Stephen Fry, on language pedants:
"They whip out their Sharpies and take away and add apostrophes from public signs, shake their heads at prepositions which end sentences, and mutter at split infinitives and misspellings. But do they bubble and froth and slobber and cream with joy at language? Do they ever let the tripping of the tips of their tongues against the tops of their teeth transport them to giddy euphoric bliss? Do they ever yoke impossible words together for the sound-sex of it? Do they use language to seduce, charm, excite, please, affirm and tickle those they talk to? Do they? I doubt it.
"They’re too farting busy sneering at a greengrocer’s less than perfect use of the apostrophe."
Stephen Fry’s tweets are regularly the highlight of my day for precisely this reason. Although I am a bit suspicious about this video because the voice sounds suprisingly like the equally splendid John Cleese. But both are brilliant, so I shan’t be fussed about it. (And I hereby declare I shall also never again allow myself to be fussed about the 10-items-or-less issue.)
David Murray says
You don’t miss a trick, do you Rueben?
I do, however, think it is an honest pleasure to be the only one in the grocery aisle who knows the “fewer” rule.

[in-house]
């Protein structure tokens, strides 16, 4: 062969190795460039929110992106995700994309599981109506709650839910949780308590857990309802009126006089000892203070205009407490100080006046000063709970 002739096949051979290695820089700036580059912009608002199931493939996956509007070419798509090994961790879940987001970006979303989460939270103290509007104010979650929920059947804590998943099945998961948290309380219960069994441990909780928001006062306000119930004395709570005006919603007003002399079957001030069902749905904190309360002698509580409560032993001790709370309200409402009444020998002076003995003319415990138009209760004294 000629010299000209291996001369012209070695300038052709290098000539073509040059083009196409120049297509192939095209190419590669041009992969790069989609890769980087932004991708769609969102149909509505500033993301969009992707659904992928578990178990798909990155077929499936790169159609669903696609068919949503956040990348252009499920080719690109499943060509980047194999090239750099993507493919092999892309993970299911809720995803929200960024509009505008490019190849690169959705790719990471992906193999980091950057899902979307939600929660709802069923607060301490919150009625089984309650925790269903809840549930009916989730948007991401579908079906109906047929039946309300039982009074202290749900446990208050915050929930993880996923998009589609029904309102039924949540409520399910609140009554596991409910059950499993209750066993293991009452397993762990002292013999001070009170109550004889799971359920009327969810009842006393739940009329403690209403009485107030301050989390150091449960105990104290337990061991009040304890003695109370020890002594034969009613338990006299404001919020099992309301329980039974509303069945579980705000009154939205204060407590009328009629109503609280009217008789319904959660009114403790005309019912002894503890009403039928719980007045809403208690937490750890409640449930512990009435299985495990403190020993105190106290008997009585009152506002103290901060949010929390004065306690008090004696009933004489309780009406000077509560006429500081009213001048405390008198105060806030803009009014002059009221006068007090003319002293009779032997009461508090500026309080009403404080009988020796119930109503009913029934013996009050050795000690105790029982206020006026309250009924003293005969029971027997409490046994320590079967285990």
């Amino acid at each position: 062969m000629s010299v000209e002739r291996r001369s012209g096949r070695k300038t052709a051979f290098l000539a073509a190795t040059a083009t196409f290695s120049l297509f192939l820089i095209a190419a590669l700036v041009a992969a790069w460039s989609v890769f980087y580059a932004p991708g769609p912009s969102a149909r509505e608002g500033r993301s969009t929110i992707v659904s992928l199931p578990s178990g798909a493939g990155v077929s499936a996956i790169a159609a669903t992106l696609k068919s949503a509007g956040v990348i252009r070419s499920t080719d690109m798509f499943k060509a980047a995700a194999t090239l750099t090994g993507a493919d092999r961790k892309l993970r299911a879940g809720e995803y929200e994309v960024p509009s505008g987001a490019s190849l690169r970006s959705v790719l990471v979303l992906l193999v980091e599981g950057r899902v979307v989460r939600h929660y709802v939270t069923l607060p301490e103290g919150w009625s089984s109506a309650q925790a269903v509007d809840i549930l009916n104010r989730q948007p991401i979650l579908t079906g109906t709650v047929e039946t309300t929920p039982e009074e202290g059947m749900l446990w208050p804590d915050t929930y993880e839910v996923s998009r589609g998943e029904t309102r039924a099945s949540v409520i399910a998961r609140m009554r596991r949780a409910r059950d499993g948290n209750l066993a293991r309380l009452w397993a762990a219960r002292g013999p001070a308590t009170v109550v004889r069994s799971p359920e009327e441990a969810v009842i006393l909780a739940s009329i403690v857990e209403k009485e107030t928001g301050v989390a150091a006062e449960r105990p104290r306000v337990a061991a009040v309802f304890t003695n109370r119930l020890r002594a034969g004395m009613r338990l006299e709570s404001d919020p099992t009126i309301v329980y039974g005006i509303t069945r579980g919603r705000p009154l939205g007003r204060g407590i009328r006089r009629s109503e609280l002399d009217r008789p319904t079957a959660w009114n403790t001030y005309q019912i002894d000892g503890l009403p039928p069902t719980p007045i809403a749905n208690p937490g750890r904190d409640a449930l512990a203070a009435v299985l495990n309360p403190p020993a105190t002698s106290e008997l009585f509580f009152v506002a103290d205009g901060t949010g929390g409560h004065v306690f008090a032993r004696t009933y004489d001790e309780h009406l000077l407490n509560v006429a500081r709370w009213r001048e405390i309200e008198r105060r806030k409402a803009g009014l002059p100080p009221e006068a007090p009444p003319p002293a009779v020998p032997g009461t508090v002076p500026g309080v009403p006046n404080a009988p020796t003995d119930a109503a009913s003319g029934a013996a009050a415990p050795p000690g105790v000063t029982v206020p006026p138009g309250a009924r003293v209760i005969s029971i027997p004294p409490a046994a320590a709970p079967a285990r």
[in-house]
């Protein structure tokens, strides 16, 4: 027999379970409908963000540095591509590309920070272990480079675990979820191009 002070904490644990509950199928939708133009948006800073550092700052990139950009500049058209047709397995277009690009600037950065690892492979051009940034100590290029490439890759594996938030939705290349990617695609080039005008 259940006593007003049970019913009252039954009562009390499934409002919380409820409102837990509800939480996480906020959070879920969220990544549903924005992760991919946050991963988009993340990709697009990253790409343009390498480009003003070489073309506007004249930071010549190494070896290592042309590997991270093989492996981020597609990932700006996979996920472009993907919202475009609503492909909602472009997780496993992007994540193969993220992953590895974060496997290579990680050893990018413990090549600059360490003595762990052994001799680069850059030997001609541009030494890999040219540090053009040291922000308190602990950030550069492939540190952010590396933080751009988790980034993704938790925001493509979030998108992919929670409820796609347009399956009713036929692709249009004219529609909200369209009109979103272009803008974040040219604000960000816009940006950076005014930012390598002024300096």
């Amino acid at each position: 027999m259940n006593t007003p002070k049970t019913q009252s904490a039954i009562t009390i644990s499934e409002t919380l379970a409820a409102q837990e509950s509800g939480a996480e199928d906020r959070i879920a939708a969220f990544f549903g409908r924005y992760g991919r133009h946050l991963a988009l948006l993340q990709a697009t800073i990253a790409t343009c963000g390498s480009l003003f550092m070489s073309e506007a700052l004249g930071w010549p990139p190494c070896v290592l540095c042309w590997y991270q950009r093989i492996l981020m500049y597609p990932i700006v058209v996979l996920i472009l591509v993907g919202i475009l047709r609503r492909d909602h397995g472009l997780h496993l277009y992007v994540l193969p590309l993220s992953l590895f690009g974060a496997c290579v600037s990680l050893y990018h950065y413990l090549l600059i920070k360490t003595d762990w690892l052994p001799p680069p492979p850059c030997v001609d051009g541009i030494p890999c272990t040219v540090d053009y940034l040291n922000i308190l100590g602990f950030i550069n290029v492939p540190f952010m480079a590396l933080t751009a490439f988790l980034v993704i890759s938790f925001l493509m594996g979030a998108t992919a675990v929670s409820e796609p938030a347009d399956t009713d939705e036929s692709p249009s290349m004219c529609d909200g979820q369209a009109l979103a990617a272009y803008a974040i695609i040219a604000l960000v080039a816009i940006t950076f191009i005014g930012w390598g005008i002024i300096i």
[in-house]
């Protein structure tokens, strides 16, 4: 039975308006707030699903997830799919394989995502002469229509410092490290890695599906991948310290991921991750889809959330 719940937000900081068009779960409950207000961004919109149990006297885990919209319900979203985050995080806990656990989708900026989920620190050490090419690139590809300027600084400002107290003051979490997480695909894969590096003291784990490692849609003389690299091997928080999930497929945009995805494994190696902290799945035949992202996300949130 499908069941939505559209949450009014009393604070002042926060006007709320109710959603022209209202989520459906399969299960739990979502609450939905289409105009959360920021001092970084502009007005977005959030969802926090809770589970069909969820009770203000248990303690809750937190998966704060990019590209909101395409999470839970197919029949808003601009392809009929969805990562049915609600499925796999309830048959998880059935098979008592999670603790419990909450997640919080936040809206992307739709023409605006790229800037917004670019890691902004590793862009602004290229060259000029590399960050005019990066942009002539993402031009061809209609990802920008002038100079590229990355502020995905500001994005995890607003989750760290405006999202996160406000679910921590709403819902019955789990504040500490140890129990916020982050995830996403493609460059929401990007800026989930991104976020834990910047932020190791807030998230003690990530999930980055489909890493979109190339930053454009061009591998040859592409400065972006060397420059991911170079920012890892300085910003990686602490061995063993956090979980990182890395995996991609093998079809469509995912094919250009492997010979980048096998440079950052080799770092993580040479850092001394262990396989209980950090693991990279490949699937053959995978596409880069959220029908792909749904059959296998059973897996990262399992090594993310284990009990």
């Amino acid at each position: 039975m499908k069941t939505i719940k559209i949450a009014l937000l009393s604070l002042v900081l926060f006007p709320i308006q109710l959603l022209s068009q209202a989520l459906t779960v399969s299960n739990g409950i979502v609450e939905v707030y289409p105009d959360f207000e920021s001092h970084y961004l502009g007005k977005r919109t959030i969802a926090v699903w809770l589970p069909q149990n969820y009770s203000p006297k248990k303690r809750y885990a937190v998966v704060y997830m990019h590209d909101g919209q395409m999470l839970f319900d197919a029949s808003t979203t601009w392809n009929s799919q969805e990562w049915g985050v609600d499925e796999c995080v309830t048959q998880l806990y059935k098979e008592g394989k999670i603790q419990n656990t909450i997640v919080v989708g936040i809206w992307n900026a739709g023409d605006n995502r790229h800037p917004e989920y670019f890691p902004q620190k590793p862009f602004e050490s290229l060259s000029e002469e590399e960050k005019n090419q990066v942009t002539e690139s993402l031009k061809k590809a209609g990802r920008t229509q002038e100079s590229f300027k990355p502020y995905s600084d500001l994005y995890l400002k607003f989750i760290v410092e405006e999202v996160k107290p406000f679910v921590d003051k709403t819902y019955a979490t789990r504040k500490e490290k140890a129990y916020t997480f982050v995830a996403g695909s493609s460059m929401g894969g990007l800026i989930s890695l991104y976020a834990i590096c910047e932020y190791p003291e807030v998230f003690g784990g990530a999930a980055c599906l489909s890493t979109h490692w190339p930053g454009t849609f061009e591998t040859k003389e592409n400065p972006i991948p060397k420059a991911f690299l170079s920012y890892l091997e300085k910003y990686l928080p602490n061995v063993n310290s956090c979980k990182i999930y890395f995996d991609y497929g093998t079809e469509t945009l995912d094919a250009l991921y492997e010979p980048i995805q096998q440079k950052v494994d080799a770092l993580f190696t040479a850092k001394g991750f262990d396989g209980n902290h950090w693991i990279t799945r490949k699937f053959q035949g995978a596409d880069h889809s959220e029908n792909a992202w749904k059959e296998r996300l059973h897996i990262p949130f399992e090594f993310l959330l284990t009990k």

I say, as long as one understands that one is taking quiet pleasure in superiority–and not fulminating in real consternation–the pedantry is all right.
From everything I can find online, it actually is Stephen Fry. I’m just surprised how much he sounds like Cleese.
In any case – I agree with you that the pedantry can be constructive and enjoyable. But I prefer to err on the Fry side and, where appropriate, embrace the beauty of language above its rules.
I was fine with it until he suggested that people who care about commas are unable to appreciate good use of words. That puts Fry into the “smug prick” camp, where he lives when he isn’t being a genius.
james green says
I doubt that I am a language snob, but the comment about turning nouns into verbs struck me. I still cringe every time somebody asks me if I went golfing today. My usual response is no did you go tennising?
David Murray says
I don’t go around saying, “I golfed today,” either. But not because it’s incorrect. Because it’s just not the way a real golfer talks. All a golfer needs to say is that he played today. He’s a golfer. What the fuck else would he play?
But “golf” is not a new verb. In fact, it may have been a verb before it was a noun; one etymological theory has it coming from Scottish “goulf”—a verb which meant “to strike or cuff.”
Just because things rub us the wrong way doesn’t mean they’re wrong. It might just mean we’re sensitive.